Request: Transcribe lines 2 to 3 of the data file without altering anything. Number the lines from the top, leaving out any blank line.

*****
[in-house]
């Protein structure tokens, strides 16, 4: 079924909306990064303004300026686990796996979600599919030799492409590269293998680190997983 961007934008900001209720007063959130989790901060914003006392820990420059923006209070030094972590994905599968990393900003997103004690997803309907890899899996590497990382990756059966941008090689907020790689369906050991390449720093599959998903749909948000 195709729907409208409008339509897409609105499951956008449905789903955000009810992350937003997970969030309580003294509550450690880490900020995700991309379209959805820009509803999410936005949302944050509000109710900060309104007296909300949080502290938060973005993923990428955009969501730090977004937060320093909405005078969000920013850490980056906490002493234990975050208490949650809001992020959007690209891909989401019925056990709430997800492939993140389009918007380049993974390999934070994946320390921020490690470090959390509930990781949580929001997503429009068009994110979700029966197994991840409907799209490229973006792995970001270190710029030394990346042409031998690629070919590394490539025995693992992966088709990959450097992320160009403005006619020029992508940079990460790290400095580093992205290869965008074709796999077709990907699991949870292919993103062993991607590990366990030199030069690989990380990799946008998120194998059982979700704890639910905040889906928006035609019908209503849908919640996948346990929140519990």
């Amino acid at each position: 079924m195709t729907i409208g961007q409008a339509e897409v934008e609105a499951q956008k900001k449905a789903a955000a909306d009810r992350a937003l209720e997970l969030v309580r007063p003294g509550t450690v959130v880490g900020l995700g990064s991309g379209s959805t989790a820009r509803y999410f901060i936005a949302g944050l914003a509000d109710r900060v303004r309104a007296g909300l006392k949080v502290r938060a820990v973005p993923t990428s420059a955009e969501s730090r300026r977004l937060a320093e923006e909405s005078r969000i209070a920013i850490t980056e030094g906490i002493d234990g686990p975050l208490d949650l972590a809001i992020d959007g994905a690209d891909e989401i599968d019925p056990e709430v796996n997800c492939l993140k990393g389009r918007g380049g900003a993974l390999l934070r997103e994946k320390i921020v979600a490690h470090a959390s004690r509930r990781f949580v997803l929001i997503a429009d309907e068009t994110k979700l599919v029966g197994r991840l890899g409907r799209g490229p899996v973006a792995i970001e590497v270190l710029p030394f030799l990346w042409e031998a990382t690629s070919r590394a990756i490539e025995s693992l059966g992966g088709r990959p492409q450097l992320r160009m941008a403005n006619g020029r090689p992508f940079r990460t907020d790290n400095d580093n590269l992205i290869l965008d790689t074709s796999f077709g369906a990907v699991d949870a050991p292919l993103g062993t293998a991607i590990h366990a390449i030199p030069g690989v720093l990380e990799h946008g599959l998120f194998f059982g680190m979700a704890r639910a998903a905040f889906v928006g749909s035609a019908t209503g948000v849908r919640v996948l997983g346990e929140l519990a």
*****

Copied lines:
């Protein structure tokens, strides 16, 4: 079924909306990064303004300026686990796996979600599919030799492409590269293998680190997983 961007934008900001209720007063959130989790901060914003006392820990420059923006209070030094972590994905599968990393900003997103004690997803309907890899899996590497990382990756059966941008090689907020790689369906050991390449720093599959998903749909948000 195709729907409208409008339509897409609105499951956008449905789903955000009810992350937003997970969030309580003294509550450690880490900020995700991309379209959805820009509803999410936005949302944050509000109710900060309104007296909300949080502290938060973005993923990428955009969501730090977004937060320093909405005078969000920013850490980056906490002493234990975050208490949650809001992020959007690209891909989401019925056990709430997800492939993140389009918007380049993974390999934070994946320390921020490690470090959390509930990781949580929001997503429009068009994110979700029966197994991840409907799209490229973006792995970001270190710029030394990346042409031998690629070919590394490539025995693992992966088709990959450097992320160009403005006619020029992508940079990460790290400095580093992205290869965008074709796999077709990907699991949870292919993103062993991607590990366990030199030069690989990380990799946008998120194998059982979700704890639910905040889906928006035609019908209503849908919640996948346990929140519990």
């Amino acid at each position: 079924m195709t729907i409208g961007q409008a339509e897409v934008e609105a499951q956008k900001k449905a789903a955000a909306d009810r992350a937003l209720e997970l969030v309580r007063p003294g509550t450690v959130v880490g900020l995700g990064s991309g379209s959805t989790a820009r509803y999410f901060i936005a949302g944050l914003a509000d109710r900060v303004r309104a007296g909300l006392k949080v502290r938060a820990v973005p993923t990428s420059a955009e969501s730090r300026r977004l937060a320093e923006e909405s005078r969000i209070a920013i850490t980056e030094g906490i002493d234990g686990p975050l208490d949650l972590a809001i992020d959007g994905a690209d891909e989401i599968d019925p056990e709430v796996n997800c492939l993140k990393g389009r918007g380049g900003a993974l390999l934070r997103e994946k320390i921020v979600a490690h470090a959390s004690r509930r990781f949580v997803l929001i997503a429009d309907e068009t994110k979700l599919v029966g197994r991840l890899g409907r799209g490229p899996v973006a792995i970001e590497v270190l710029p030394f030799l990346w042409e031998a990382t690629s070919r590394a990756i490539e025995s693992l059966g992966g088709r990959p492409q450097l992320r160009m941008a403005n006619g020029r090689p992508f940079r990460t907020d790290n400095d580093n590269l992205i290869l965008d790689t074709s796999f077709g369906a990907v699991d949870a050991p292919l993103g062993t293998a991607i590990h366990a390449i030199p030069g690989v720093l990380e990799h946008g599959l998120f194998f059982g680190m979700a704890r639910a998903a905040f889906v928006g749909s035609a019908t209503g948000v849908r919640v996948l997983g346990e929140l519990a």